You would occasionally hear an announcement “We’ve got a little boy with red hair, 5 years old and he’s lost his mummy. Can you come and collect him?”
Day at the Seaside project August 2012
Interviewee: Tom Fry born in Tynemouth 1942
Throughout the summer we spent more or less all day and every day down on the beach in the sun. We did the usual things, built sandcastles, pot pies. We would spend a lot of time in the sea which seemed a lot warmer then. I think the secret was, on a warm day, to wait until after the tide had come in over the warm sand and the sea wouldn’t be too cold then. I remember thunderstorms. It would suddenly go dark, lightning flashing and everybody would run for cover.
There was the Plaza. They used to have a roller skating rink on the beach, a paved-over area where people could hire roller skates. I vividly remember the funfair they used to have inside there. I spent quite a lot of time there. The House of Fun was a cakewalk with all sorts of novelty things inside that pushed you around and frightened you. And lots of slot machines. A friend of my father’s called Sid Knight had the shuggy boats and a roundabout and, the novelty shop of course. I used to save my pennies up and buy some plaything that you’ve been saving up for weeks for.
You had to be very careful of broken glass on the beach. Tynemouth Council had a big hut at the south end of the beach with tents, first aid and lost children. There was so many people came to the beach in the summer that children could quite easily get separated from their parents. They had tannoys on poles and you would occasionally hear an announcement “We’ve got a little boy with red hair, 5 years old and he’s lost his mummy. Can you come and collect him?” In the 1950s and 1940s, particularly on Bank Holidays, it was phenomenal. You had to literally pick your way amongst the people lying on the beach, it was so crowded. And when the tide came in it was twice as crowded.
We lived in Tynemouth. It was probably about a mile from the beach and we just walked down, and we walked back up again at the end of the day. We didn’t have a car in those days. One of my abiding memories, at the end of a busy day was, there was a bus to Newcastle went from Front Street and the queues for those buses stretched all the way along Front Street. We’d also get fish and chips from the Fish and Chip shop in Front Street. It’s still there it’s called Marshall’s. It’s quite a long thin building and you can queue up inside and, on a typical summer’s day, it used to fill up and the queue used to be out onto the street as well. But for the locals there was a little hatch at the back, and you could go and knock on this hatch and get served.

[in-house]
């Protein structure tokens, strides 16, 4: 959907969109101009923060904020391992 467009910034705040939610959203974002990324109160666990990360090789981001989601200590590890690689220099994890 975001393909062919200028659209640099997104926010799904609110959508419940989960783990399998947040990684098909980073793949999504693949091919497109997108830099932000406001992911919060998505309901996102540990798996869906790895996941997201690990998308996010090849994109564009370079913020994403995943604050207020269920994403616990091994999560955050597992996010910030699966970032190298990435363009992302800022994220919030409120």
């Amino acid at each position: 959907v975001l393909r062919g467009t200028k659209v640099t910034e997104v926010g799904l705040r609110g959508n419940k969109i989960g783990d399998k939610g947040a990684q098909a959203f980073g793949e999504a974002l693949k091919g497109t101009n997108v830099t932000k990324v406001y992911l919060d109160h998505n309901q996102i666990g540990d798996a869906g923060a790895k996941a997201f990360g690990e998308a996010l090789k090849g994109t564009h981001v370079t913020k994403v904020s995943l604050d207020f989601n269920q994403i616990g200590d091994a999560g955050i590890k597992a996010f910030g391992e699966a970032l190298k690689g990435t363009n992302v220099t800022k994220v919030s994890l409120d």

It wasn’t sunny all of the time, but I remember warm days in a swimming costume all the time, swimming in the sea. The open-air swimming pool was very popular as well. I spent all my summer holidays in my teenage years in that pool, swimming endlessly backwards and forwards but the water was never very warm. But you could stay in for quite a long time and, come out and get a cup of hot Bovril to warm yourself up and, there was proper changing rooms. But people wanted to be able to swim all the year round and they built the indoor pools. Relatively warm water of course and nobody would bother with the open-air swimming pool after that.
I remember at Whitley Bay they used to have lights hung up along the seafront. There were windmills and all sorts of things, like Blackpool but on a smaller scale. That’s long since disappeared. There was a week called Scots week and hordes and hordes of people used to come down from Scotland and stayed for a week in Whitley Bay. They used to put special events on for them, the Empress Ballroom used to have special dances.
I remember you had to be careful when you were paddling, especially at low tide, because there used to be a fish called a weaver fish that used to immerse itself in the sand with just the spines of its dorsal fins sticking up and these spines had a nasty venom. Quite often children used to stand on that and get quite a nasty sting and you had to go for treatment straight away at the first-aid place. You would occasionally get swarms of jellyfish washed up on the beach. I also remember, at times in the summer, you would get shoals and shoals of sand eels, which are tiny fish very slim and, you’d be in the water up to your waist and suddenly you’d be surrounded by these shoals of sand eels swimming around. The mackerel fish would come along and you would see them leaping out of the water eating these sand eels.
There was a fountain called the lion’s head fountain on the beach fed by a spring. It was built by the Victorians. It’s covered by sand now, but it was sculpted in the shape of a lion’s head with its mouth open and this continuous stream of freshwater came out. So when we wanted to make a cup of tea we used to fill the kettle from this fountain.